Back in school, Throwball used to be a huge deal. There were three houses – Chalukya, Hoysala, and Kakathiya. Every year, there would be two throwball tournaments between them – one for classes 6-8 and another for classes 9-12. Trials would be held 3 weeks before the tournament and the best players would be picked. We typically started learning the game properly in class 7, so for the class 6-8 category, the team mostly had players from class 8 since they were well-practiced by then.
I sucked at the game in class 7. I remember feeling so down that I wasn’t picked for the team! I think I was the third reserve or something. But I desperately wanted to play the next year, so I decided to get good at it. I had a friend in my neighbourhood who happily agreed to practice with me every evening. My throws were my weakest point; the ball rarely, if ever, managed to cross the net. So that’s what I worked on first. Day after day, I practiced throwing higher and farther. Then I progressed to putting more strength into my throws. In Throwball, double touch is not allowed while receiving the service ball, so the harder I sent it into an opponents hand, the more the chances that the person would drop the ball or double-touch it. Over time, I got even more sophisticated. I practiced hard at school too, learning to throw the ball hard and fast just high enough to cross the net so that it landed on the opponent closest to the net who’d find it the hardest to catch.
Long story short, in a year, I got pretty good at the game. So good that I was made the team captain in class 8 for Chalukya house. And man, wasn’t I proud! We didn’t win the tournament that year, but that wasn’t the point, ultimately. I still felt really good about my hard work and the abilities I’d painstakingly developed. The best part was that I’d fallen in love with that game. I continued to practice and have fun with it through class 8. In class 9, I made it effortlessly into the class 9-12 team. I was elated! That tournament was super fast-paced, tense, and fun. And guess what…we won it! 2 years of relentless practice had paid off.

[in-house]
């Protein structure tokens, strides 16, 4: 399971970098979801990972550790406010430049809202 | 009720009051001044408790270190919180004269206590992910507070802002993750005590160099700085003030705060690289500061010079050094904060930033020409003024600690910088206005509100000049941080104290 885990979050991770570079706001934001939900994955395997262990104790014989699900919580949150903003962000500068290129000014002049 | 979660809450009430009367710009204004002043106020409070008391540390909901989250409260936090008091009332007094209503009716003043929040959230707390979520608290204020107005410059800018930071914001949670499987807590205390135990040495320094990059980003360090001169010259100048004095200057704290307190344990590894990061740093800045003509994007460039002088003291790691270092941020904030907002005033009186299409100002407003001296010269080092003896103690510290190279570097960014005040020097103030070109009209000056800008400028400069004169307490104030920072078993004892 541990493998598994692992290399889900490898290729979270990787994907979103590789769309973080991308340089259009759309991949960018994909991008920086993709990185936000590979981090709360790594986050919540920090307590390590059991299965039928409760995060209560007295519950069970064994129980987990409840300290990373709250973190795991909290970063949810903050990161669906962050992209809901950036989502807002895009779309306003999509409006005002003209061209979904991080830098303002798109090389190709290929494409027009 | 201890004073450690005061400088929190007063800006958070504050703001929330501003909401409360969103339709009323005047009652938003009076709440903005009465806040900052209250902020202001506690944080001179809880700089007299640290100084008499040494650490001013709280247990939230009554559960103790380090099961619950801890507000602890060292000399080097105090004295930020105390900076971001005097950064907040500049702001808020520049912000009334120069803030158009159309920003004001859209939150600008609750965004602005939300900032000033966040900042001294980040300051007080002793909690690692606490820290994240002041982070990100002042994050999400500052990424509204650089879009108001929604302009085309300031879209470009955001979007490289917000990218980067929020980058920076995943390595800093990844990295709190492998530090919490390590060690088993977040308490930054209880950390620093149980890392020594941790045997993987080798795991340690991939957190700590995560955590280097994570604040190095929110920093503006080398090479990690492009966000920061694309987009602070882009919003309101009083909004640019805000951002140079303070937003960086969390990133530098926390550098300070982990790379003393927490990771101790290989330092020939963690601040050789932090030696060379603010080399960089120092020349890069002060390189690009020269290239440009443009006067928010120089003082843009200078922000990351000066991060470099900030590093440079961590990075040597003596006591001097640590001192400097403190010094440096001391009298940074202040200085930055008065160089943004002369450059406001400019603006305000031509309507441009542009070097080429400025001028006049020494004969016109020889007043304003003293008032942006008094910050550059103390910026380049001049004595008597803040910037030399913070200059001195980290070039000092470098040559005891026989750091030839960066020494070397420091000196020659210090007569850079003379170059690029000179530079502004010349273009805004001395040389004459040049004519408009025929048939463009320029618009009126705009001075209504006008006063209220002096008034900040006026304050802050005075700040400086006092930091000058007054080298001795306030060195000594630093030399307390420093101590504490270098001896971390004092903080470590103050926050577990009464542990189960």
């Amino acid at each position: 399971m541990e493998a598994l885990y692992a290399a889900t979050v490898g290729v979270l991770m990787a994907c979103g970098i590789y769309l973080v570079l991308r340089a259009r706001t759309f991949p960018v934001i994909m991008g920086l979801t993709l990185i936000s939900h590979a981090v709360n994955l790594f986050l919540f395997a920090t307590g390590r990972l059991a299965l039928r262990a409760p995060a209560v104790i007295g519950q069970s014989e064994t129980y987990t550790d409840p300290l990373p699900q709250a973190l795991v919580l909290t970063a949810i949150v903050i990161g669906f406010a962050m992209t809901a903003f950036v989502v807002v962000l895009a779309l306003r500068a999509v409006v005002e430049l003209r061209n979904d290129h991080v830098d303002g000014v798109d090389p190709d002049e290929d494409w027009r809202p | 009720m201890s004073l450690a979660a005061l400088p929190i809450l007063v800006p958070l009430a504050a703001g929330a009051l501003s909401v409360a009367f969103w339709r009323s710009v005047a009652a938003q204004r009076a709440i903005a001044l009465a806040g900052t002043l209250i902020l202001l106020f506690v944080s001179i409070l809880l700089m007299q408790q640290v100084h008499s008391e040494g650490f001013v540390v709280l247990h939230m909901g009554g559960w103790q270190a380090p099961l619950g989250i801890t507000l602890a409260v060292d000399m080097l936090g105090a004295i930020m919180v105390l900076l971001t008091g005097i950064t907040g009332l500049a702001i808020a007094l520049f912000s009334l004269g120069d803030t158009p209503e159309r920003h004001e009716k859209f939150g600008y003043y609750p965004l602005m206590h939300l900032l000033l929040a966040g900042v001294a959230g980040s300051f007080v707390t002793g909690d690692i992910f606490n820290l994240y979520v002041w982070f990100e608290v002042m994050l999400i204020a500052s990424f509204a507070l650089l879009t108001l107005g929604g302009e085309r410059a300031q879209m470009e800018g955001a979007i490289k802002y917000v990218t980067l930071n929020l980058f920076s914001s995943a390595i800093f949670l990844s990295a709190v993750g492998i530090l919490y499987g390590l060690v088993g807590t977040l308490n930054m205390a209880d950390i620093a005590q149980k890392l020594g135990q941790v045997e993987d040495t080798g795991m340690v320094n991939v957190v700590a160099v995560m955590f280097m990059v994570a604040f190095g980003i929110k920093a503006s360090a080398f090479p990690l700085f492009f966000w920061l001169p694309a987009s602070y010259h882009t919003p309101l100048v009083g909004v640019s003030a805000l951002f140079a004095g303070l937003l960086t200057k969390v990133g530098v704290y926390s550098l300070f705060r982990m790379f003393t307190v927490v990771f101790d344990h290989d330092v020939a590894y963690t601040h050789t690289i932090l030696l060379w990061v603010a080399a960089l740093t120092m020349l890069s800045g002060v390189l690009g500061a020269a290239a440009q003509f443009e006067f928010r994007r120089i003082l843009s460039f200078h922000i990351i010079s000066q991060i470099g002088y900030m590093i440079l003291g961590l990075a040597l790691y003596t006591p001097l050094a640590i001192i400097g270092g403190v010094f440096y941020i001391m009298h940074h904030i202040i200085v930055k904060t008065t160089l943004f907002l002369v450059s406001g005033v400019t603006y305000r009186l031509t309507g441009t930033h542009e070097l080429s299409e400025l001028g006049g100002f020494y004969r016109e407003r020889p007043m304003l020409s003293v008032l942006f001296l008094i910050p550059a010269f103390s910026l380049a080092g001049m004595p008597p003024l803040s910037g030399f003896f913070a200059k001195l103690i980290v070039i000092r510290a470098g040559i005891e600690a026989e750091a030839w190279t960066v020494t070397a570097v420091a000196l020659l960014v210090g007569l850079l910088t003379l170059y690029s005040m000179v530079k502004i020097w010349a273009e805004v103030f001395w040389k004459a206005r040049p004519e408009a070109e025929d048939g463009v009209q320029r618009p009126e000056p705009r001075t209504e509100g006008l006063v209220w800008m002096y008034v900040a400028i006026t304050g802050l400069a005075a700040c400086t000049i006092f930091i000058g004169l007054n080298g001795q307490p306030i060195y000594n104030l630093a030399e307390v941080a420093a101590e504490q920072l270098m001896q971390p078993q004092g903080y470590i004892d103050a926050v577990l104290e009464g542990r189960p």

I still recall this particular experience vividly because it was a great lesson in determination, having a growth mindset, perseverance, and hard work. When I saw this working in the area of Throwball, I quickly tried this formula out in other areas too, such as studies. In class 9, I decided that I wanted to become a better student and started studying subjects with a lot of interest and earnestness. The more effort I put in, the more enjoyable the subjects became. I think that was the real benefit of the hard work and perseverance – it helped me enjoy the process of studying and got me interested in the subjects for their own sake. That’s a powerful place to be because grades are temporary but learning is permanent. It also ensured that I didn’t give up even when the questions and concepts became increasingly difficult. I didn’t realise it then, but I was actually embracing a growth mindset.
Class 10 was my best year academically. I scored 96.8% with a 100/100 in Mathematics. I came second in my school and 7th in the country! It became a great reference experience and a testimony to what becomes possible with hard work, persistence, and a growth mindset.
I’d love for you to look back at your own life for such reference experiences. A lot of times, we forget what we’ve been capable of in the past and sink into a sort of negative, can’t-do attitude. Reminding yourself of the times when you’ve embraced a growth mindset and worked hard can act as a shot in the arm and allow you to move forward with a renewed sense of determination and self-belief.